Wednesday, October 26, 2011

553. UN Condemns U.S. Embargo of Cuba, Again

By Anita Snow, Associated Press, October 25, 2011
The U.N. General Assembly voted overwhelmingly Tuesday to condemn the U.S. embargo against Cuba for the 20th year in a row.
The final tally was 186-2, with only Israel joining the United States as it did last year. The small Pacific nations of Palau, Micronesia and the Marshall Islands abstained as they also did last year.
Last year's tally for the symbolic measure was almost identical, 187-2, with three abstentions.
Envoys for Vietnam, Russia, Nicaragua and many other countries, as well as the 120-member Nonaligned Movement, spoke Tuesday in favor of the measure calling for the end of the American embargo against the Caribbean country.
"The only consequences of the sanctions are the deterioration of the living standard of the Cuban population, creation of artificial barriers to its economic growth and infringement on the rights and interests of third countries," Russian Ambassador Vitaly Churkin said.
Cuban Foreign Minister Bruno Rodriguez said that the sanctions have caused direct economic damages of close to $1 trillion to the Cuban people over nearly half a century.
The United States has not eased the embargo in the nearly three years since President Barack Obama's election raised hopes for a change in policy, he added.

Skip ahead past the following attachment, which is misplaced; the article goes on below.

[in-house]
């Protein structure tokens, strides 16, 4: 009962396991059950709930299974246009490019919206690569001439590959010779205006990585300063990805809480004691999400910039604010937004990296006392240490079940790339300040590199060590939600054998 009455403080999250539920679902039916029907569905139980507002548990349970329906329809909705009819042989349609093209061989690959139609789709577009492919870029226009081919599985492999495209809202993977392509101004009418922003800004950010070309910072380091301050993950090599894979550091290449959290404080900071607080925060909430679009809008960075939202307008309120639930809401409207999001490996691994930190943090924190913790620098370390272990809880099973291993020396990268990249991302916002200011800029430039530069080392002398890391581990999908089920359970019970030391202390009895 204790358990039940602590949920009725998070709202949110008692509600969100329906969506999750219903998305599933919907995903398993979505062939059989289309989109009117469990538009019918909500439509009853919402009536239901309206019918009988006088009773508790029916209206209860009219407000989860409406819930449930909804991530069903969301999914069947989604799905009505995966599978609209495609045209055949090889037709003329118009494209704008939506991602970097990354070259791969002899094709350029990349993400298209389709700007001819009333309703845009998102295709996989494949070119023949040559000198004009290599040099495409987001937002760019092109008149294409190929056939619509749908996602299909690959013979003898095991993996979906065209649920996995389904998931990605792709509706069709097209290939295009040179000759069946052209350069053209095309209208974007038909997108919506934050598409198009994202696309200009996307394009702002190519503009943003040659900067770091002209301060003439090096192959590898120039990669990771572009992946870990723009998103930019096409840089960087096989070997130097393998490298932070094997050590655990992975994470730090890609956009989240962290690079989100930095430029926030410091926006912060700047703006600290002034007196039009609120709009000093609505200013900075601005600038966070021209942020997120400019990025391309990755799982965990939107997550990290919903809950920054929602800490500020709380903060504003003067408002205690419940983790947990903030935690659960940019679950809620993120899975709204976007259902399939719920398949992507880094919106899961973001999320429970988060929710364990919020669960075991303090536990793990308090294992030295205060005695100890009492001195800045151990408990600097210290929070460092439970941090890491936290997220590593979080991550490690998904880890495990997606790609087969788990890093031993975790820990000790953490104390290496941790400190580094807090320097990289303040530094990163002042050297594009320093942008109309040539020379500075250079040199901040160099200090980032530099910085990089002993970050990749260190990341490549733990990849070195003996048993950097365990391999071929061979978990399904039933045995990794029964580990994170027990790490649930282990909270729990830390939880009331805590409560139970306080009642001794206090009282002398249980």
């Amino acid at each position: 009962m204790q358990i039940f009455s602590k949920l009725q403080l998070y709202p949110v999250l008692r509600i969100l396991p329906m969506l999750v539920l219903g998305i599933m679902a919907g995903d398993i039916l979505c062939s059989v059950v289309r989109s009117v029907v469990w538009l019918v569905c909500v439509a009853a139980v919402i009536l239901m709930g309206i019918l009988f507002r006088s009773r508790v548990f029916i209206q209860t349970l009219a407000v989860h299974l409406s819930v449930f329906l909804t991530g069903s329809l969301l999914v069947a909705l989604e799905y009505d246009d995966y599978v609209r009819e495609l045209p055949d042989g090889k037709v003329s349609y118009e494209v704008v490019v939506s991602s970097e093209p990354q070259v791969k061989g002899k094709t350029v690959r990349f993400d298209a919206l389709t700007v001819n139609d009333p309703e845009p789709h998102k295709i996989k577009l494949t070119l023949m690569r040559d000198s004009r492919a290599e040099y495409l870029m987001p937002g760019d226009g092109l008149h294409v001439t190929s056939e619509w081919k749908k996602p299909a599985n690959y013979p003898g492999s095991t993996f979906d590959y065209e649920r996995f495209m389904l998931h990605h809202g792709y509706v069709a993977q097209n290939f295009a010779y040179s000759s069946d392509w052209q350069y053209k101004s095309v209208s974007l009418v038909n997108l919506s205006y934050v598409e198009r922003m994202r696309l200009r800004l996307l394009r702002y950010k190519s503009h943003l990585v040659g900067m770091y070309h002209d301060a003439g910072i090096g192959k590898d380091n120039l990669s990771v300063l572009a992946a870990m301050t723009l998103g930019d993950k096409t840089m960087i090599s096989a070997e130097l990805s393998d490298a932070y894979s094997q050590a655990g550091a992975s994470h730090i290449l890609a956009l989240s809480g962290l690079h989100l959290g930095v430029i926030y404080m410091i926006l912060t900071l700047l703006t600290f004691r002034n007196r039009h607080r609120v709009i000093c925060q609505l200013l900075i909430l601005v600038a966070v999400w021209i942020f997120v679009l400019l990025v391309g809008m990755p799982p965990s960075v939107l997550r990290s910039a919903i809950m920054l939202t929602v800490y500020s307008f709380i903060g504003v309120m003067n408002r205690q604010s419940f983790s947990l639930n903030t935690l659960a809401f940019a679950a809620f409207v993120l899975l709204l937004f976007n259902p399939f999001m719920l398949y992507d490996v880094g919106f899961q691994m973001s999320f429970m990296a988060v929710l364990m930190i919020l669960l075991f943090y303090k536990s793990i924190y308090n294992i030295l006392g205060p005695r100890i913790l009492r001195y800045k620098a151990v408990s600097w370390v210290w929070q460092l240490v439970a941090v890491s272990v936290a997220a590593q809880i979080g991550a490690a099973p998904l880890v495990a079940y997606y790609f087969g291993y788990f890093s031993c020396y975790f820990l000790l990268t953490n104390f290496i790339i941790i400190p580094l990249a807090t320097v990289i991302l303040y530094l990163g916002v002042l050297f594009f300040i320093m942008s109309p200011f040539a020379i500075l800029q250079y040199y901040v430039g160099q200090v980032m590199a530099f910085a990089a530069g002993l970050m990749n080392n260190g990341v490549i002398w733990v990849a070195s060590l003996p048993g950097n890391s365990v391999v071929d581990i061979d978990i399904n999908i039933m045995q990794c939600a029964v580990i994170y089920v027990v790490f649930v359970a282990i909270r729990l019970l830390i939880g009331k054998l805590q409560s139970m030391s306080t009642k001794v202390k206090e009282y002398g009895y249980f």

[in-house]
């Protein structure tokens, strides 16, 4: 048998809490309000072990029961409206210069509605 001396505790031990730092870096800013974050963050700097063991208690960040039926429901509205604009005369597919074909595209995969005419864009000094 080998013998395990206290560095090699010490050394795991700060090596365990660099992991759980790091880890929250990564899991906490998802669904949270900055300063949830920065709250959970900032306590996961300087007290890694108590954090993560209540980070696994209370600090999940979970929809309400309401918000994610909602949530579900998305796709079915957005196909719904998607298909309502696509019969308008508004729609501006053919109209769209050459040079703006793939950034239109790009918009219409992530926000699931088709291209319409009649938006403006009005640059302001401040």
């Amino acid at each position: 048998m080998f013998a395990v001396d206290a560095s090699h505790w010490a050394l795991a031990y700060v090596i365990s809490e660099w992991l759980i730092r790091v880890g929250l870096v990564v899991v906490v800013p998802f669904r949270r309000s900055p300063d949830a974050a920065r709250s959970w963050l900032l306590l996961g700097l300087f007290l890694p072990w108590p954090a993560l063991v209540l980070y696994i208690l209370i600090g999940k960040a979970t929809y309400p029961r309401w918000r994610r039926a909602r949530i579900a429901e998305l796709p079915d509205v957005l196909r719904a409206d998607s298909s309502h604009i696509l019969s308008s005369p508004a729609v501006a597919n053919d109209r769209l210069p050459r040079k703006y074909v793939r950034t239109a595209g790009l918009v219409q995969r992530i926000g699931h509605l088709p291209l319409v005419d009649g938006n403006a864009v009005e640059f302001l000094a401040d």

"Despite the false image of flexibility that the current U.S. administration intends to portray, the blockade and the sanctions remain intact," Rodriguez told the assembly.
"Why doesn't President Obama's administration take care of the U.S. problems and leave us Cubans alone to solve ours in peace?"
The United States has made clear it is not prepared to lift the sanctions entirely until the communist-run nation makes more far-reaching political and economic changes.
American Ambassador Ronald D. Godard, U.S. Senior Area Adviser for Western Hemisphere Affairs, said the embargo is a bilateral issue and "not appropriately a concern of this assembly."
Godard said the sanctions represent "just one aspect of U.S. policy toward Cuba, whose overarching goal is to encourage a more open environment in Cuba and increased respect for human rights and fundamental freedoms."

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